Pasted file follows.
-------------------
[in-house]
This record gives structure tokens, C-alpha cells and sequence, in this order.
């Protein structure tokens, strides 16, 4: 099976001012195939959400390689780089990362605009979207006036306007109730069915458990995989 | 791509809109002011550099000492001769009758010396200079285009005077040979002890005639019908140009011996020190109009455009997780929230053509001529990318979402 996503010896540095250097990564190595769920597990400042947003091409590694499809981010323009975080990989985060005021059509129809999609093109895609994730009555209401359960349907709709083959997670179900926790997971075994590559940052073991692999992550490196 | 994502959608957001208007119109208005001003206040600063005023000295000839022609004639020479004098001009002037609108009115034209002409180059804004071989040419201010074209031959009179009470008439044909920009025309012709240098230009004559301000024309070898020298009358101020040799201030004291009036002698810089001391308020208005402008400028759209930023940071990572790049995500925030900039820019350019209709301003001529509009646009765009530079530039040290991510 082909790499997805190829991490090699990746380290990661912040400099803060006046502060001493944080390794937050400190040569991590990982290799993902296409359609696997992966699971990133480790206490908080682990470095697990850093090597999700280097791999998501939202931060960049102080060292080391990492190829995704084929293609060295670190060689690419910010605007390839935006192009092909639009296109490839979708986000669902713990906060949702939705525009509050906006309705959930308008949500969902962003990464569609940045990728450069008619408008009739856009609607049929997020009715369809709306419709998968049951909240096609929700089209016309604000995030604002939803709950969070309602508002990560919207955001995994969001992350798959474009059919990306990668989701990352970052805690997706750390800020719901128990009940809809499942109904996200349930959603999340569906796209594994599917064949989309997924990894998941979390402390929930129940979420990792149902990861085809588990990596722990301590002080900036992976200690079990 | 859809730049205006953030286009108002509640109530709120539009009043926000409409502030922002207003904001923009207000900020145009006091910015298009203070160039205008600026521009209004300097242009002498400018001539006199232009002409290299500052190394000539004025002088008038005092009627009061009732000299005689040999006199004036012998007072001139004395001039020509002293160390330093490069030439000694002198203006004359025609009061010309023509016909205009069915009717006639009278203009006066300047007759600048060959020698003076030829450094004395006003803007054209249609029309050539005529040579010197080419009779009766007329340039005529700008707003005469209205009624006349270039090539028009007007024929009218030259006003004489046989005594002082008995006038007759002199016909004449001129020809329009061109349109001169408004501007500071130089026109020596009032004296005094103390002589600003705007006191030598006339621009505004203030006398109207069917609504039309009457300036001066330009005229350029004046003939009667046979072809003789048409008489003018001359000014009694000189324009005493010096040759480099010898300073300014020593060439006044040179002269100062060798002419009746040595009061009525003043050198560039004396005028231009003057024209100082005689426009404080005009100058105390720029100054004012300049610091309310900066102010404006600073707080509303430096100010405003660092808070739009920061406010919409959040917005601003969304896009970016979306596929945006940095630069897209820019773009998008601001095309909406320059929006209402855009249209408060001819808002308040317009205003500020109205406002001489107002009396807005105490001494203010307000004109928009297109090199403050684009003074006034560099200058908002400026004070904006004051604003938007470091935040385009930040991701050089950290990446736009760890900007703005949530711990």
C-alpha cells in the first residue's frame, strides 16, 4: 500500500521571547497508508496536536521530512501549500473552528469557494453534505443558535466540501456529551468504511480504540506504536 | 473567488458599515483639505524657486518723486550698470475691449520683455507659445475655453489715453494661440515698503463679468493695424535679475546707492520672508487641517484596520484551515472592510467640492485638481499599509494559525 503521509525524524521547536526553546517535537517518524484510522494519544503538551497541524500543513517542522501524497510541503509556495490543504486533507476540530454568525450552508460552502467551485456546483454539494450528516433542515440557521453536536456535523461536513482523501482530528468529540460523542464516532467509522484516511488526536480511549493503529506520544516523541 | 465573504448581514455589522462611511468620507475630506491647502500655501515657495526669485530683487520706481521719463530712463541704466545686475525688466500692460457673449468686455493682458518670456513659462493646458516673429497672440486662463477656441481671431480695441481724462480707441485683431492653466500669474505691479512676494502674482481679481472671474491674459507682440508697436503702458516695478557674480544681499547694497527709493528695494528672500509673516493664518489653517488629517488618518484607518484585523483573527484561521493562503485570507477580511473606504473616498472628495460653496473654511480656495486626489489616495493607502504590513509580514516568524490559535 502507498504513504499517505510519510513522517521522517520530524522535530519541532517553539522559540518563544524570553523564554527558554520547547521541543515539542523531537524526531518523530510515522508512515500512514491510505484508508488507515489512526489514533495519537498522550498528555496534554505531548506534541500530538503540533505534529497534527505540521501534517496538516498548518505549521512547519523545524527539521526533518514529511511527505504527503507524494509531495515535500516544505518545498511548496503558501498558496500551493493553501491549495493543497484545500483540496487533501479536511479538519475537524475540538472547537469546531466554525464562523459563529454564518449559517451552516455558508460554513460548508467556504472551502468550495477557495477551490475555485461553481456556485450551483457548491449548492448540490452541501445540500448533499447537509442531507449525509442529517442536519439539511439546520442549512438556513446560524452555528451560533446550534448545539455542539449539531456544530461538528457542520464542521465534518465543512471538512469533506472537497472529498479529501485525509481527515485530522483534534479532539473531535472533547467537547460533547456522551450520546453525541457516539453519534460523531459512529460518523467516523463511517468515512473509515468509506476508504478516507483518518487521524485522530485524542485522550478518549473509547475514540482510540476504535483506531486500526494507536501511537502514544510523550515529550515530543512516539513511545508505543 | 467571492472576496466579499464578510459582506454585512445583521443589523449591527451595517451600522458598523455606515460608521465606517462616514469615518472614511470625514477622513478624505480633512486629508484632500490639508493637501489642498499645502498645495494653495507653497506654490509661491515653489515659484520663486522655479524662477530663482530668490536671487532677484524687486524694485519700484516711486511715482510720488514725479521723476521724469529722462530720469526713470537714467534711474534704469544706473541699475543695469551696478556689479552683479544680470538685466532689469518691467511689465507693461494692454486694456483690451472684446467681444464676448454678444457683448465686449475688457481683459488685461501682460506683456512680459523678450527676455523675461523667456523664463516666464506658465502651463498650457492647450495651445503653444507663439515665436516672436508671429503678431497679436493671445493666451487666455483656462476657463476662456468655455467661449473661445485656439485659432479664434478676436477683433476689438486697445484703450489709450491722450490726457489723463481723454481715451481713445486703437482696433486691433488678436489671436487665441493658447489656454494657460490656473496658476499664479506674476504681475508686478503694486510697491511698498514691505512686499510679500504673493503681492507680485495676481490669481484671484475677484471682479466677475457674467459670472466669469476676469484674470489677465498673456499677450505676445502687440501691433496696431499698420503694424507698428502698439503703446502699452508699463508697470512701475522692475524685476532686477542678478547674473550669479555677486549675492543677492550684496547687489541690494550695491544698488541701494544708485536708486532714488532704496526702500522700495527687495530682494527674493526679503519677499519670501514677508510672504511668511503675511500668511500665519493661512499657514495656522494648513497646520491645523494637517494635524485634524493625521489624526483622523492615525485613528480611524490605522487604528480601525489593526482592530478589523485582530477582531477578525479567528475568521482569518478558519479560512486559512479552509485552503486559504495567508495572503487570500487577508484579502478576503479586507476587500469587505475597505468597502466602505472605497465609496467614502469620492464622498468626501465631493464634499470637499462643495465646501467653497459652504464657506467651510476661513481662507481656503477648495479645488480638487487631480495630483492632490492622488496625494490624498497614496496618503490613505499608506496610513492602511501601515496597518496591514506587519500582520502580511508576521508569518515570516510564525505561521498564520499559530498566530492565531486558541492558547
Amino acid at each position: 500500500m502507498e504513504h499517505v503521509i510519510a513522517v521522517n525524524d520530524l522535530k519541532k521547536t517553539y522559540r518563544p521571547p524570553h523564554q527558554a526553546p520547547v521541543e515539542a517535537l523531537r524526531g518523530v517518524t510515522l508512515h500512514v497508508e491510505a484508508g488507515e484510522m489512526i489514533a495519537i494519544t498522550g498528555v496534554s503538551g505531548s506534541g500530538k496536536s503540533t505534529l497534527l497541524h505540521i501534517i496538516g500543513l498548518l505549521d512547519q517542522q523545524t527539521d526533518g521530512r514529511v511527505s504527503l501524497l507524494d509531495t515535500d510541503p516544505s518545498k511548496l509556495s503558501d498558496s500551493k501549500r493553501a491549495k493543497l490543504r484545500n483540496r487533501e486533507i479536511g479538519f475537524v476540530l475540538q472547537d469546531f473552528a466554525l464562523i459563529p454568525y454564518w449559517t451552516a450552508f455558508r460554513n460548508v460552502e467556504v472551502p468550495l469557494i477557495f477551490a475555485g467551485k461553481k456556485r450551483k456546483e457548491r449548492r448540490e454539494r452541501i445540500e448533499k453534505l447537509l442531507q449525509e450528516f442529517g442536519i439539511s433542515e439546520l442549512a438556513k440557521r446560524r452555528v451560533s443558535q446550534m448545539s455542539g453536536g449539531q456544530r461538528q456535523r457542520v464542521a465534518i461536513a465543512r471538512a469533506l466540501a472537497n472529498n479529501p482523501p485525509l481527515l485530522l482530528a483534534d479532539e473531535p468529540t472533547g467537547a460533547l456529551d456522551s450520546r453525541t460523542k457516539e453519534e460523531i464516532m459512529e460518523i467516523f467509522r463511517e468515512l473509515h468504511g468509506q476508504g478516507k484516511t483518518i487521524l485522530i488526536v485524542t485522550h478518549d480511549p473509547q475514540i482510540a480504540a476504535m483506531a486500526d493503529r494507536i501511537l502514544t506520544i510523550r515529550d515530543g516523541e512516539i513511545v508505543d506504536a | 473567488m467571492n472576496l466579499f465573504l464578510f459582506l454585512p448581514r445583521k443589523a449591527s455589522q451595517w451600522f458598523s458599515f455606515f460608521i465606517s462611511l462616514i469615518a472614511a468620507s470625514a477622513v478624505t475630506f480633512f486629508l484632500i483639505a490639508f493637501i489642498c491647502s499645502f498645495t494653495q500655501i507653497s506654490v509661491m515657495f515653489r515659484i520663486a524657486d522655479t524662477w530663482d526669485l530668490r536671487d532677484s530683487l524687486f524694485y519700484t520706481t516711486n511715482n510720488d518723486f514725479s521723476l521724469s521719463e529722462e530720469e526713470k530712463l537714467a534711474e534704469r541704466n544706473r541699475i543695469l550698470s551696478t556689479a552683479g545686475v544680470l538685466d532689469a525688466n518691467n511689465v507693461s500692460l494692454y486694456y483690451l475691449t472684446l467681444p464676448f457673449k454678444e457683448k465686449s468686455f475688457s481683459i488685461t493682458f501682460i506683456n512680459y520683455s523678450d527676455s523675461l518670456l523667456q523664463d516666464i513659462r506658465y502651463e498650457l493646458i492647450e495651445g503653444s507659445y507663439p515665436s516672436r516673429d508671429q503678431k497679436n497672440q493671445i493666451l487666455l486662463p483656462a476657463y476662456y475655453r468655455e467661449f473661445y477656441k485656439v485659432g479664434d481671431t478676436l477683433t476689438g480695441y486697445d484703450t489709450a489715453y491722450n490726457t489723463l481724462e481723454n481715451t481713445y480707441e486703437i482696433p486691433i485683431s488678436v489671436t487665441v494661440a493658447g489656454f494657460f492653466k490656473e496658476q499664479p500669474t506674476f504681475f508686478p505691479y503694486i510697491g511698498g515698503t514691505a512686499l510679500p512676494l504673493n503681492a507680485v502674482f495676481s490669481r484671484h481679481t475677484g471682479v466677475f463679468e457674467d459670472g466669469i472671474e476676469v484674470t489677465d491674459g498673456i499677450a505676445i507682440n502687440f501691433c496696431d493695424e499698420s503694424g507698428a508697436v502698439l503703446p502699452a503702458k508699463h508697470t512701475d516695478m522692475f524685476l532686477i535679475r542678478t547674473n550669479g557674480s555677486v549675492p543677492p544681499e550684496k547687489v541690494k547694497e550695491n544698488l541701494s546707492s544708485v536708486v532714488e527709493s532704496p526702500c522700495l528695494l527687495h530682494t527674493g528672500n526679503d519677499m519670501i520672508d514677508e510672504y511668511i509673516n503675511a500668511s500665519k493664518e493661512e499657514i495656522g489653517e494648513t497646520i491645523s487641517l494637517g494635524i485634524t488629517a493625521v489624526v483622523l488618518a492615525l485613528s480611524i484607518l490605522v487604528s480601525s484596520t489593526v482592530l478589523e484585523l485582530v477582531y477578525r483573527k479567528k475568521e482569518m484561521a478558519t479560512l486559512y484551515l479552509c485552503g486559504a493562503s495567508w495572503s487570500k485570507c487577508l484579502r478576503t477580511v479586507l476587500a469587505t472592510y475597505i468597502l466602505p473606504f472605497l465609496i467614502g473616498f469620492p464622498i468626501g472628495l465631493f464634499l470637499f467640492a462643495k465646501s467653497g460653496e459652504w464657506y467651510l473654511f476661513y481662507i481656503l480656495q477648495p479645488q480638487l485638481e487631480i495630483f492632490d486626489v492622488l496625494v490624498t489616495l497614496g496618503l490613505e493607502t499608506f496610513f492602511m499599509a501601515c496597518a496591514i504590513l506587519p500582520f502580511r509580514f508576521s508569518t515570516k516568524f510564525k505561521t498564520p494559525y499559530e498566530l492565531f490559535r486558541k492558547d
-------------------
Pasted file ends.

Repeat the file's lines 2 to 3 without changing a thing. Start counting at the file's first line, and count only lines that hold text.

This record gives structure tokens, C-alpha cells and sequence, in this order.
């Protein structure tokens, strides 16, 4: 099976001012195939959400390689780089990362605009979207006036306007109730069915458990995989 | 791509809109002011550099000492001769009758010396200079285009005077040979002890005639019908140009011996020190109009455009997780929230053509001529990318979402 996503010896540095250097990564190595769920597990400042947003091409590694499809981010323009975080990989985060005021059509129809999609093109895609994730009555209401359960349907709709083959997670179900926790997971075994590559940052073991692999992550490196 | 994502959608957001208007119109208005001003206040600063005023000295000839022609004639020479004098001009002037609108009115034209002409180059804004071989040419201010074209031959009179009470008439044909920009025309012709240098230009004559301000024309070898020298009358101020040799201030004291009036002698810089001391308020208005402008400028759209930023940071990572790049995500925030900039820019350019209709301003001529509009646009765009530079530039040290991510 082909790499997805190829991490090699990746380290990661912040400099803060006046502060001493944080390794937050400190040569991590990982290799993902296409359609696997992966699971990133480790206490908080682990470095697990850093090597999700280097791999998501939202931060960049102080060292080391990492190829995704084929293609060295670190060689690419910010605007390839935006192009092909639009296109490839979708986000669902713990906060949702939705525009509050906006309705959930308008949500969902962003990464569609940045990728450069008619408008009739856009609607049929997020009715369809709306419709998968049951909240096609929700089209016309604000995030604002939803709950969070309602508002990560919207955001995994969001992350798959474009059919990306990668989701990352970052805690997706750390800020719901128990009940809809499942109904996200349930959603999340569906796209594994599917064949989309997924990894998941979390402390929930129940979420990792149902990861085809588990990596722990301590002080900036992976200690079990 | 859809730049205006953030286009108002509640109530709120539009009043926000409409502030922002207003904001923009207000900020145009006091910015298009203070160039205008600026521009209004300097242009002498400018001539006199232009002409290299500052190394000539004025002088008038005092009627009061009732000299005689040999006199004036012998007072001139004395001039020509002293160390330093490069030439000694002198203006004359025609009061010309023509016909205009069915009717006639009278203009006066300047007759600048060959020698003076030829450094004395006003803007054209249609029309050539005529040579010197080419009779009766007329340039005529700008707003005469209205009624006349270039090539028009007007024929009218030259006003004489046989005594002082008995006038007759002199016909004449001129020809329009061109349109001169408004501007500071130089026109020596009032004296005094103390002589600003705007006191030598006339621009505004203030006398109207069917609504039309009457300036001066330009005229350029004046003939009667046979072809003789048409008489003018001359000014009694000189324009005493010096040759480099010898300073300014020593060439006044040179002269100062060798002419009746040595009061009525003043050198560039004396005028231009003057024209100082005689426009404080005009100058105390720029100054004012300049610091309310900066102010404006600073707080509303430096100010405003660092808070739009920061406010919409959040917005601003969304896009970016979306596929945006940095630069897209820019773009998008601001095309909406320059929006209402855009249209408060001819808002308040317009205003500020109205406002001489107002009396807005105490001494203010307000004109928009297109090199403050684009003074006034560099200058908002400026004070904006004051604003938007470091935040385009930040991701050089950290990446736009760890900007703005949530711990």